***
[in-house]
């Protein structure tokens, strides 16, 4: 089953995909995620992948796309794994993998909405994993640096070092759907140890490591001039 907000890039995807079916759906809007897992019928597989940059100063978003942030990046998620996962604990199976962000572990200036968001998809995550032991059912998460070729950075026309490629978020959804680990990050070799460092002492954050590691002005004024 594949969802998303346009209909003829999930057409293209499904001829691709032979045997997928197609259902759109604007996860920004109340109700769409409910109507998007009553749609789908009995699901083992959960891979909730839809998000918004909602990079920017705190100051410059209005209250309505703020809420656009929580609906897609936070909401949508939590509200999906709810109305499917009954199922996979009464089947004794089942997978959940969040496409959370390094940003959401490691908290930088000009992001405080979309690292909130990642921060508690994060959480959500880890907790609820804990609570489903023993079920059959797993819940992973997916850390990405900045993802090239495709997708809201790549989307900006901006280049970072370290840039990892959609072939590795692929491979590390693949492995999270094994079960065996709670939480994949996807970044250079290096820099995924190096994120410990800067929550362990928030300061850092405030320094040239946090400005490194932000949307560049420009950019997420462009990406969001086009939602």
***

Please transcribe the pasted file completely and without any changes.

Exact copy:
[in-house]
């Protein structure tokens, strides 16, 4: 089953995909995620992948796309794994993998909405994993640096070092759907140890490591001039 907000890039995807079916759906809007897992019928597989940059100063978003942030990046998620996962604990199976962000572990200036968001998809995550032991059912998460070729950075026309490629978020959804680990990050070799460092002492954050590691002005004024 594949969802998303346009209909003829999930057409293209499904001829691709032979045997997928197609259902759109604007996860920004109340109700769409409910109507998007009553749609789908009995699901083992959960891979909730839809998000918004909602990079920017705190100051410059209005209250309505703020809420656009929580609906897609936070909401949508939590509200999906709810109305499917009954199922996979009464089947004794089942997978959940969040496409959370390094940003959401490691908290930088000009992001405080979309690292909130990642921060508690994060959480959500880890907790609820804990609570489903023993079920059959797993819940992973997916850390990405900045993802090239495709997708809201790549989307900006901006280049970072370290840039990892959609072939590795692929491979590390693949492995999270094994079960065996709670939480994949996807970044250079290096820099995924190096994120410990800067929550362990928030300061850092405030320094040239946090400005490194932000949307560049420009950019997420462009990406969001086009939602």